clear-cut fashion over the graded stakes winners Tax and Haikal. These
performances suggest that Tacitus won't be discouraged if he encounters traffic
in the Derby, a major asset in such a large field. My only hesitation with
Tacitus is that he's taken a relatively easy path to the Derby and hasn't
knocked heads with any of the highly-regarded Californians yet. Sometimes you
just have to go with your gut feeling, and I have a nagging suspicion that
Tacitus has benefited from facing easier company than some of his key Derby
rivals. This will be a tougher test.
Plus Que Parfait
The addition of blinkers for the UAE Derby (UAE-II)
seemed to make a big difference as Plus Que Parfait steadily threaded his way
through a large field to win the 1 3/16-mile event in narrow fashion over Gray
Magician. But my own attempt to calculate a Beyer speed figure for the UAE
Derby produced a number in the upper 80s, and the overall form lines of Plus
Que Parfait and Gray Magician suggest that they caught an easy field in Dubai
and made the most of their opportunity. Does that mean Plus Que Parfait can't
be competitive in the Kentucky Derby? Not necessarily—as a deep closer proven over
sloppy going, he could be a candidate to produce a big finish from off the pace
and slip into the superfecta. But there are other Derby starters that I would prefer
to play in that role, so I personally will be siding against Plus Que Parfait.
He stepped up his game significantly to win the Sunland
Derby (gr. III) with a 95 Beyer, but I felt that Cutting Humor benefited from a
few lucky breaks in that race—primarily, he was fortunate to get a clean
outside run on the far turn while the eventual runner-up was buried in traffic.
Outside trips seem to be ideal for Cutting Humor, since he's done all his best
running when in the clear and didn't seem to care at all for racing in traffic
during the early stages of the Southwest Stakes (gr. III) two starts back. But
even if Cutting Humor does get an ideal trip in the Derby, it remains to be
seen whether he can compete at this level, especially if you believe (as I do)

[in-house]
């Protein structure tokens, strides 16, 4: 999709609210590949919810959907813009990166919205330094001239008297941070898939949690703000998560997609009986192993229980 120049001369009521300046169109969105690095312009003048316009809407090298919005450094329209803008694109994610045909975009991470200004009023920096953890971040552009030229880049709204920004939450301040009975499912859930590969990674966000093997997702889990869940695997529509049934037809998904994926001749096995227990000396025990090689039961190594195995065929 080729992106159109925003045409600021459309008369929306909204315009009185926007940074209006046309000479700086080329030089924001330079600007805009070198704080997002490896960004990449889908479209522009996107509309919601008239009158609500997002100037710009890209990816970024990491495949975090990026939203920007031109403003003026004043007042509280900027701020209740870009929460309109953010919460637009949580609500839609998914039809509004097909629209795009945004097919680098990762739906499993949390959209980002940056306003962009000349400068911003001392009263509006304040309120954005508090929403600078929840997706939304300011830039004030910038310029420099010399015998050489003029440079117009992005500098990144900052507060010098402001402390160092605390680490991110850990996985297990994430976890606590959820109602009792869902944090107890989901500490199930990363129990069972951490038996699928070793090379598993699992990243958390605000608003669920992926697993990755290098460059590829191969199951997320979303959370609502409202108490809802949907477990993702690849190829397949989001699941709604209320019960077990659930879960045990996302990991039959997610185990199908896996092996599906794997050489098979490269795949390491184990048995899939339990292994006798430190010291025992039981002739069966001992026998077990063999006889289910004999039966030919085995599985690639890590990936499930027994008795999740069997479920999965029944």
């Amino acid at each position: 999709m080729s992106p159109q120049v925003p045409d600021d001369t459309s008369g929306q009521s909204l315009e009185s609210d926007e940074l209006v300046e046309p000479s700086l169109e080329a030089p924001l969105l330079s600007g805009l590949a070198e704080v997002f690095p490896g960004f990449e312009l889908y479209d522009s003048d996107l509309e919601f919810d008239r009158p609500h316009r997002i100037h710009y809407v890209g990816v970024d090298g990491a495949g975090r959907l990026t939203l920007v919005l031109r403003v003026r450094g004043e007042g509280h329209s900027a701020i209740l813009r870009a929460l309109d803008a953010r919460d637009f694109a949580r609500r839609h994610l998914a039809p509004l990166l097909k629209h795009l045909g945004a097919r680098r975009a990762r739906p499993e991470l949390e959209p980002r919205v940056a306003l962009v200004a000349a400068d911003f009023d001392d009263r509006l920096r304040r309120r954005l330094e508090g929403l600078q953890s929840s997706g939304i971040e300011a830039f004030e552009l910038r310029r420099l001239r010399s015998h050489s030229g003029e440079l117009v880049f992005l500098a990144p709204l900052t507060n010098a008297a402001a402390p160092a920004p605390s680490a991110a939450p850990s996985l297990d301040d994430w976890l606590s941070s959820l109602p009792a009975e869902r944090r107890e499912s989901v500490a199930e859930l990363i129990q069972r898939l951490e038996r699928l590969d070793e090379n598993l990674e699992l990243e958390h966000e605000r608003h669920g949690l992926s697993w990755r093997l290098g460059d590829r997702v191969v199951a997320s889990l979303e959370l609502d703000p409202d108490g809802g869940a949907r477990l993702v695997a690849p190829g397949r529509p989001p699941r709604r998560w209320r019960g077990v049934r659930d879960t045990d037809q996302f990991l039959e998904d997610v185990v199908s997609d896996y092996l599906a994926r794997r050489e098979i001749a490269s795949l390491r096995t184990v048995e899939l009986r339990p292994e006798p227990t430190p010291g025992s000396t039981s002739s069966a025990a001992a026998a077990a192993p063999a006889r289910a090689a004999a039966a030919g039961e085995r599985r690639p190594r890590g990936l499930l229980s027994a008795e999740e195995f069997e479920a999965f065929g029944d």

that he was lucky to win the Sunland Derby.
Haikal is a neck away from being undefeated in one-turn
races, a streak that culminated with a late-surging triumph in the one-mile
Gotham Stakes (gr. III) at Aqueduct. But Haikal was the beneficiary of a pace
meltdown (RacingFlow.com rated the race a closer-favoring 95 on their 1-to-100
scale), and he failed to produce the same finish while stretching out around
two turns in the Wood Memorial (gr. II), rallying mildly to finish a
non-threatening third. I think one-turn races up to a mile might be Haikal's
strong suit, but we might have to wait for another day to find out since a foot
abscess may prevent Haikal from contesting the Kentucky Derby.
The morning line favorite has unfortunately been
withdrawn with an entrapped epiglottis. Here's hoping that he comes back strong
later in the season!
Code of Honor
Code of Honor is something of an enigma. He's always
shown talent, but as I wrote last week, it's difficult to peg exactly who is he
from a form perspective. He got a great pace setup while winning the Fountain
of Youth Stakes (gr. II), but was compromised by the slow early/fast late race
shape in the Florida Derby (gr. I) and could only finish third despite running
the final three furlongs in a quick :36.79 seconds per Trakus.
Code of Honor seems to be thriving in his pre-Derby
training and has drawn well in post thirteen, so from a form and trip
perspective he shouldn't have any excuses. I just keep going back on forth on
whether he has the talent and stamina to truly challenge for victory in a race
like the Derby, particularly if things don't go his way. It's worth noting that
everyone was finishing fast in the Florida Derby—that's just the way the race
unfolded—and Code of Honor wasn't maintaining the straightest course down the
homestretch. His real asset seems to be his ability to accelerate on turns,
which he showed off impressively in the Fountain of Youth.
Ultimately, I think Code of Honor can hit the board in
the Kentucky Derby, but victory might be out of reach.
Win Win Win
Despite his stout, classic-oriented pedigree, I wonder if
1 ¼ miles might be a furlong or two beyond Win Win Win's best distance. I don't
doubt his talent—he's shown flashes of brilliance, primarily while winning the